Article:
Verizon Communications Inc. and other parties have asked a federal court to throw out a set of temporary regulations banning giant regional phone companies from raising the wholesale rates they charge competitors for at least six months.
The legal action comes after the Federal Communications Commission issued the temporary rate freeze on Friday. The rivals, including AT&T Corp. and MCI Inc., have no local network of their own and depend on the regulated rates to offer their own brand of local phone service.
Verizon, along with Qwest Communications International Inc., argued in yesterday's filing that the six-month delay was little more than an effort by the FCC to avoid implementing an order by the U.S. Court of Appeals for the District of Columbia to scrap the rules. The court found in March that the agency had failed to justify why the rates were necessary in order to promote competition in the local phone business.
The appeals court ruling was the latest defeat for regulations that have been at the center of an intense legal battle for the past eight years.
"It is simply inexcusable for the FCC to flout a binding judicial determination yet again, and to extend those never-lawful requirements for nearly another year," the regional giants stated in their motion. Also joining the legal brief was the United States Telecom Association, a trade group representing the nation's four major regional phone companies, often referred to as the Baby Bells because they were formed from the breakup of AT&T, long known as Ma Bell.
FCC spokesman David Fiske declined to comment yesterday on the filing.
Although the rules have been a source of legal controversy since Congress passed the Telecommunications Act of 1996, the latest court decision appears to be a turning point for the industry. In the wake of the March court order, AT&T announced it would no longer market long-distance service to consumers, a dramatic statement by a company that effectively founded the telephone industry in the early part of the 20th century.
In just the past three years, regional phone giants have been able to take millions of customers from long-distance carriers including AT&T and MCI by selling local and long-distance service in a single package. AT&T said that without the ability to offer local service at competitive prices, it could not compete for consumers against the regional phone giants and would instead focus on the business market.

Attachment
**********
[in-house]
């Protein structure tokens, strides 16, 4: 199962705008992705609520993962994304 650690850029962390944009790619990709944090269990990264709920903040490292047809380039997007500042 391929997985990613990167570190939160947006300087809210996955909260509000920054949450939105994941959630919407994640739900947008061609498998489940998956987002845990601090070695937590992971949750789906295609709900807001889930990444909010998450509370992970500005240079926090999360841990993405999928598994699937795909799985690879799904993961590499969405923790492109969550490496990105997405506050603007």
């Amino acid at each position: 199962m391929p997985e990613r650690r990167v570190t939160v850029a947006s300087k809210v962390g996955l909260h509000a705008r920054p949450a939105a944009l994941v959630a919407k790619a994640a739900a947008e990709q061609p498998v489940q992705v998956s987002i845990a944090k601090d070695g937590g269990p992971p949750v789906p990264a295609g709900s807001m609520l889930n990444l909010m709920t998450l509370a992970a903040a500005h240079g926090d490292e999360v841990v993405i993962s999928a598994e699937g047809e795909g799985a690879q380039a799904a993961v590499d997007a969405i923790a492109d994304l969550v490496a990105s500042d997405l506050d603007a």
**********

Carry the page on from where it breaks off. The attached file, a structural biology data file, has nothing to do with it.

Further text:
Consumer advocates say the FCC's former rules promoted competition and helped keep rates down for consumers. When the rivals began offering cut-rate plans including unlimited local and long-distance service, the former Bell companies had no choice but to respond, said Mark Cooper, director of research for the Consumer Federation of America.
The demise of the wholesale discounts for Verizon's competitors will inevitably lead to rate hikes for consumers. "For the 19 to 20 million [customers of competitors] and the 40 million customers of bundled plans offered by the Bells, they are going to see prices go up. The only question is when," Cooper said.
In June the Bush administration essentially sealed the fate of the rules when it decided not to appeal the appeals court's decision to the Supreme Court. As the Bush administration weighed the decision, the four regional phone giants made a voluntary commitment to keep the current rates in place at least through the November presidential election. The regional giants made the commitment after AT&T and other competitors threatened to air advertisements pointing out that any rate hikes would be the result of the Bush administration's decision to forgo an appeal.
Verizon said it would keep its rates in place until Nov. 11. SBC Communications Inc., BellSouth Corp. and Qwest said they would honor their agreements until the end of the year.
Competitors, including AT&T, say yesterday's filing was an effort by the regional phone giants to back away from their public commitments to the FCC.
"Obviously, the Bells' promise that they would freeze wholesale rates was empty. The FCC shouldn't be surprised that when you play with snakes, you get bitten," said AT&T spokeswoman Claudia Jones.
In response, Verizon argued that it had to take legal action because the temporary rules extend the rate freeze until at least February and possibly even longer if it fails to put final rules in place by the time the interim regulations expire.
"Now we find ourselves having to join with others in challenging the FCC's so-called interim rules that extend the illegal status quo with no clear end in sight," said Michael Glover, Verizon senior vice president and deputy general counsel in a statement e-mailed to reporters.